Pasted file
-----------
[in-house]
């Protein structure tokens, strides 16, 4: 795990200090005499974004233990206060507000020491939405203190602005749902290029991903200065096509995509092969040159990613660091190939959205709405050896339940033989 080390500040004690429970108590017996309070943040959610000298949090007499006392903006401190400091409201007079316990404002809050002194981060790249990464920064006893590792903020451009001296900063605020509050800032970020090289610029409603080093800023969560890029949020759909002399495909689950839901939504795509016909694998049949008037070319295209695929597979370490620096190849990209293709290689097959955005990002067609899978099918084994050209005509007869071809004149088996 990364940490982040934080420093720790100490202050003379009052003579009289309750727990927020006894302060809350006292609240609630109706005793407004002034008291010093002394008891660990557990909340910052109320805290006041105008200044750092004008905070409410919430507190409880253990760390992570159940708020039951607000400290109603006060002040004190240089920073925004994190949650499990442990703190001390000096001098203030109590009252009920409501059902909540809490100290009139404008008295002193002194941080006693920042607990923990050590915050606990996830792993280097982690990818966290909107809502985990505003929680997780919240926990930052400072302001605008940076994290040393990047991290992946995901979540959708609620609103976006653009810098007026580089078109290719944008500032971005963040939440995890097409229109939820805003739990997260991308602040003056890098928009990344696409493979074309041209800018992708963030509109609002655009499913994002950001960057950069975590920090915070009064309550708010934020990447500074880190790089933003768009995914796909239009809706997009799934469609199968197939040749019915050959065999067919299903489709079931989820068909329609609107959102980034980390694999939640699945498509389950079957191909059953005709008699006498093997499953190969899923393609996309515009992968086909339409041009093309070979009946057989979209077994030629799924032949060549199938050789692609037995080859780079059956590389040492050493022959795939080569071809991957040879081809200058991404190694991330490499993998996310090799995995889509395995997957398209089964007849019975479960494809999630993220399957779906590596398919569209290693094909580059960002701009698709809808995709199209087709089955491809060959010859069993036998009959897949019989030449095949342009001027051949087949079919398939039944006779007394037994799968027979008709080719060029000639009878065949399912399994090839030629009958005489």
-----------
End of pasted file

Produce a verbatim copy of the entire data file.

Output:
[in-house]
């Protein structure tokens, strides 16, 4: 795990200090005499974004233990206060507000020491939405203190602005749902290029991903200065096509995509092969040159990613660091190939959205709405050896339940033989 080390500040004690429970108590017996309070943040959610000298949090007499006392903006401190400091409201007079316990404002809050002194981060790249990464920064006893590792903020451009001296900063605020509050800032970020090289610029409603080093800023969560890029949020759909002399495909689950839901939504795509016909694998049949008037070319295209695929597979370490620096190849990209293709290689097959955005990002067609899978099918084994050209005509007869071809004149088996 990364940490982040934080420093720790100490202050003379009052003579009289309750727990927020006894302060809350006292609240609630109706005793407004002034008291010093002394008891660990557990909340910052109320805290006041105008200044750092004008905070409410919430507190409880253990760390992570159940708020039951607000400290109603006060002040004190240089920073925004994190949650499990442990703190001390000096001098203030109590009252009920409501059902909540809490100290009139404008008295002193002194941080006693920042607990923990050590915050606990996830792993280097982690990818966290909107809502985990505003929680997780919240926990930052400072302001605008940076994290040393990047991290992946995901979540959708609620609103976006653009810098007026580089078109290719944008500032971005963040939440995890097409229109939820805003739990997260991308602040003056890098928009990344696409493979074309041209800018992708963030509109609002655009499913994002950001960057950069975590920090915070009064309550708010934020990447500074880190790089933003768009995914796909239009809706997009799934469609199968197939040749019915050959065999067919299903489709079931989820068909329609609107959102980034980390694999939640699945498509389950079957191909059953005709008699006498093997499953190969899923393609996309515009992968086909339409041009093309070979009946057989979209077994030629799924032949060549199938050789692609037995080859780079059956590389040492050493022959795939080569071809991957040879081809200058991404190694991330490499993998996310090799995995889509395995997957398209089964007849019975479960494809999630993220399957779906590596398919569209290693094909580059960002701009698709809808995709199209087709089955491809060959010859069993036998009959897949019989030449095949342009001027051949087949079919398939039944006779007394037994799968027979008709080719060029000639009878065949399912399994090839030629009958005489």